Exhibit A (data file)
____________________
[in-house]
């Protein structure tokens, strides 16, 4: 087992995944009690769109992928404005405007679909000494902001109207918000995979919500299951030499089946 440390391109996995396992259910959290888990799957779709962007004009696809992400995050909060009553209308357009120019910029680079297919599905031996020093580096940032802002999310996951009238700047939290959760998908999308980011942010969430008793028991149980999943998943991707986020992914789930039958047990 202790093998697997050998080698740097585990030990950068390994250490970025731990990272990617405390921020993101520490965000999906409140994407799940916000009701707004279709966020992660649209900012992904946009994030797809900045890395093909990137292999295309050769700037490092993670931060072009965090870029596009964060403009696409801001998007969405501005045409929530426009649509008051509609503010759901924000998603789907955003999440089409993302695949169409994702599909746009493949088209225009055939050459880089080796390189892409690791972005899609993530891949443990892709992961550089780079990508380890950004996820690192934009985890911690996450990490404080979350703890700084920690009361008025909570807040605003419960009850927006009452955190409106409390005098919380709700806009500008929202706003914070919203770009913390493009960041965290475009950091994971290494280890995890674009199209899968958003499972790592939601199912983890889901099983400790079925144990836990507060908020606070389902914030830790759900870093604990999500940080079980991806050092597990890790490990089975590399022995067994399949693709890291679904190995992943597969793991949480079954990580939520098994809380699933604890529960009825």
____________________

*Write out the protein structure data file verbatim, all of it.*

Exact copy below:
[in-house]
């Protein structure tokens, strides 16, 4: 087992995944009690769109992928404005405007679909000494902001109207918000995979919500299951030499089946 440390391109996995396992259910959290888990799957779709962007004009696809992400995050909060009553209308357009120019910029680079297919599905031996020093580096940032802002999310996951009238700047939290959760998908999308980011942010969430008793028991149980999943998943991707986020992914789930039958047990 202790093998697997050998080698740097585990030990950068390994250490970025731990990272990617405390921020993101520490965000999906409140994407799940916000009701707004279709966020992660649209900012992904946009994030797809900045890395093909990137292999295309050769700037490092993670931060072009965090870029596009964060403009696409801001998007969405501005045409929530426009649509008051509609503010759901924000998603789907955003999440089409993302695949169409994702599909746009493949088209225009055939050459880089080796390189892409690791972005899609993530891949443990892709992961550089780079990508380890950004996820690192934009985890911690996450990490404080979350703890700084920690009361008025909570807040605003419960009850927006009452955190409106409390005098919380709700806009500008929202706003914070919203770009913390493009960041965290475009950091994971290494280890995890674009199209899968958003499972790592939601199912983890889901099983400790079925144990836990507060908020606070389902914030830790759900870093604990999500940080079980991806050092597990890790490990089975590399022995067994399949693709890291679904190995992943597969793991949480079954990580939520098994809380699933604890529960009825």